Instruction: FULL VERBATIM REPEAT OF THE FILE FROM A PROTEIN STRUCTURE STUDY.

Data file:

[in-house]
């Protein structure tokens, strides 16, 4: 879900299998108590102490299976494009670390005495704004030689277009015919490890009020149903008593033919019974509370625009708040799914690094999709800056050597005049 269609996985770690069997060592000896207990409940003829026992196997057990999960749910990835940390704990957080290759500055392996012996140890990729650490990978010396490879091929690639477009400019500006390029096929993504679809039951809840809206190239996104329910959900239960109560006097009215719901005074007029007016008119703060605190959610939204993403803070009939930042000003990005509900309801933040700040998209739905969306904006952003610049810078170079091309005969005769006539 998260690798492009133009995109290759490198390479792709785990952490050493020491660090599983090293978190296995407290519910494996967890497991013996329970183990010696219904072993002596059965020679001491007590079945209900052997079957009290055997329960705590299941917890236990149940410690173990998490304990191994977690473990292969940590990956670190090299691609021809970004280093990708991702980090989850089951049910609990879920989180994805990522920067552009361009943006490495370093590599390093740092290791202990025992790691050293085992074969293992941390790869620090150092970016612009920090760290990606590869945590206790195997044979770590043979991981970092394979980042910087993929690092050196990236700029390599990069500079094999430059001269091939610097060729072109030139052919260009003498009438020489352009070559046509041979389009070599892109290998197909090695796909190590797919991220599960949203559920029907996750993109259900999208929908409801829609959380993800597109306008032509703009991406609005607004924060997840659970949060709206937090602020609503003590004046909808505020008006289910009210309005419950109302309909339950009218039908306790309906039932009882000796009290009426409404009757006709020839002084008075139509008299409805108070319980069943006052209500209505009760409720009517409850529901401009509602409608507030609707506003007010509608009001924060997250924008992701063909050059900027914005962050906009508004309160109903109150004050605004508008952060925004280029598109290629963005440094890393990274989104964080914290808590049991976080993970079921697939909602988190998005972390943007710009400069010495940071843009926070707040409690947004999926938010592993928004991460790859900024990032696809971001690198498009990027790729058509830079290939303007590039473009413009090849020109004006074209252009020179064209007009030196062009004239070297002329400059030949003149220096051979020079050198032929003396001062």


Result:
[in-house]
């Protein structure tokens, strides 16, 4: 879900299998108590102490299976494009670390005495704004030689277009015919490890009020149903008593033919019974509370625009708040799914690094999709800056050597005049 269609996985770690069997060592000896207990409940003829026992196997057990999960749910990835940390704990957080290759500055392996012996140890990729650490990978010396490879091929690639477009400019500006390029096929993504679809039951809840809206190239996104329910959900239960109560006097009215719901005074007029007016008119703060605190959610939204993403803070009939930042000003990005509900309801933040700040998209739905969306904006952003610049810078170079091309005969005769006539 998260690798492009133009995109290759490198390479792709785990952490050493020491660090599983090293978190296995407290519910494996967890497991013996329970183990010696219904072993002596059965020679001491007590079945209900052997079957009290055997329960705590299941917890236990149940410690173990998490304990191994977690473990292969940590990956670190090299691609021809970004280093990708991702980090989850089951049910609990879920989180994805990522920067552009361009943006490495370093590599390093740092290791202990025992790691050293085992074969293992941390790869620090150092970016612009920090760290990606590869945590206790195997044979770590043979991981970092394979980042910087993929690092050196990236700029390599990069500079094999430059001269091939610097060729072109030139052919260009003498009438020489352009070559046509041979389009070599892109290998197909090695796909190590797919991220599960949203559920029907996750993109259900999208929908409801829609959380993800597109306008032509703009991406609005607004924060997840659970949060709206937090602020609503003590004046909808505020008006289910009210309005419950109302309909339950009218039908306790309906039932009882000796009290009426409404009757006709020839002084008075139509008299409805108070319980069943006052209500209505009760409720009517409850529901401009509602409608507030609707506003007010509608009001924060997250924008992701063909050059900027914005962050906009508004309160109903109150004050605004508008952060925004280029598109290629963005440094890393990274989104964080914290808590049991976080993970079921697939909602988190998005972390943007710009400069010495940071843009926070707040409690947004999926938010592993928004991460790859900024990032696809971001690198498009990027790729058509830079290939303007590039473009413009090849020109004006074209252009020179064209007009030196062009004239070297002329400059030949003149220096051979020079050198032929003396001062």